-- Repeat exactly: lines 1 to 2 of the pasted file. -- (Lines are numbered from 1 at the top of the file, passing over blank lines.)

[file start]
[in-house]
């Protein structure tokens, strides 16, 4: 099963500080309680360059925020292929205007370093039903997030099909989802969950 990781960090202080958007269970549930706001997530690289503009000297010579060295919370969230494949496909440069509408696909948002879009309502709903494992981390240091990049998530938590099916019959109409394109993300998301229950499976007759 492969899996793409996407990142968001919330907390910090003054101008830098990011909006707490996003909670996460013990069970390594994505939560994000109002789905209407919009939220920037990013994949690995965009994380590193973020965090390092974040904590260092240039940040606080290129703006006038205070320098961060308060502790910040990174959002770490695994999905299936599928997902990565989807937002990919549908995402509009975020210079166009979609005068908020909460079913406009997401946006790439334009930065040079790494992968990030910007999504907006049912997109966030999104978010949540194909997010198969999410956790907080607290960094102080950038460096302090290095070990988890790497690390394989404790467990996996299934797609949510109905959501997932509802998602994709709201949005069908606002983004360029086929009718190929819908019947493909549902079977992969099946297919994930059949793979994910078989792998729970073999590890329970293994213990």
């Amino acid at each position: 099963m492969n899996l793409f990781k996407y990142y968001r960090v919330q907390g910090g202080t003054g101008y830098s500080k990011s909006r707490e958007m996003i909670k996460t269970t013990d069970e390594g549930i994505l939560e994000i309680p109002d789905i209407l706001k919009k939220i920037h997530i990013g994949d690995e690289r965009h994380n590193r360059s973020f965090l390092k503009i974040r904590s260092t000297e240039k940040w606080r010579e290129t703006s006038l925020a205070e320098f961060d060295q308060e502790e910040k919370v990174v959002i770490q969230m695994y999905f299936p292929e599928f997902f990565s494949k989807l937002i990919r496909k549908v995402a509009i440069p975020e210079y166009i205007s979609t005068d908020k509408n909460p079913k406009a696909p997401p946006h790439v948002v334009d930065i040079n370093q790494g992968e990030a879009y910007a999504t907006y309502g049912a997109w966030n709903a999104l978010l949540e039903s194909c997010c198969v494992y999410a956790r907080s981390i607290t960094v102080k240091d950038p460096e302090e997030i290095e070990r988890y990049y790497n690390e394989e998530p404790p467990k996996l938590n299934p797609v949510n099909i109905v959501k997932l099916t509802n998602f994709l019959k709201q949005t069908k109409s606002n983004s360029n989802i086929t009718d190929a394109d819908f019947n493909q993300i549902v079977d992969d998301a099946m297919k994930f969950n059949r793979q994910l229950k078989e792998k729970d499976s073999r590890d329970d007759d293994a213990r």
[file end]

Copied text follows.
[in-house]
């Protein structure tokens, strides 16, 4: 099963500080309680360059925020292929205007370093039903997030099909989802969950 990781960090202080958007269970549930706001997530690289503009000297010579060295919370969230494949496909440069509408696909948002879009309502709903494992981390240091990049998530938590099916019959109409394109993300998301229950499976007759 492969899996793409996407990142968001919330907390910090003054101008830098990011909006707490996003909670996460013990069970390594994505939560994000109002789905209407919009939220920037990013994949690995965009994380590193973020965090390092974040904590260092240039940040606080290129703006006038205070320098961060308060502790910040990174959002770490695994999905299936599928997902990565989807937002990919549908995402509009975020210079166009979609005068908020909460079913406009997401946006790439334009930065040079790494992968990030910007999504907006049912997109966030999104978010949540194909997010198969999410956790907080607290960094102080950038460096302090290095070990988890790497690390394989404790467990996996299934797609949510109905959501997932509802998602994709709201949005069908606002983004360029086929009718190929819908019947493909549902079977992969099946297919994930059949793979994910078989792998729970073999590890329970293994213990």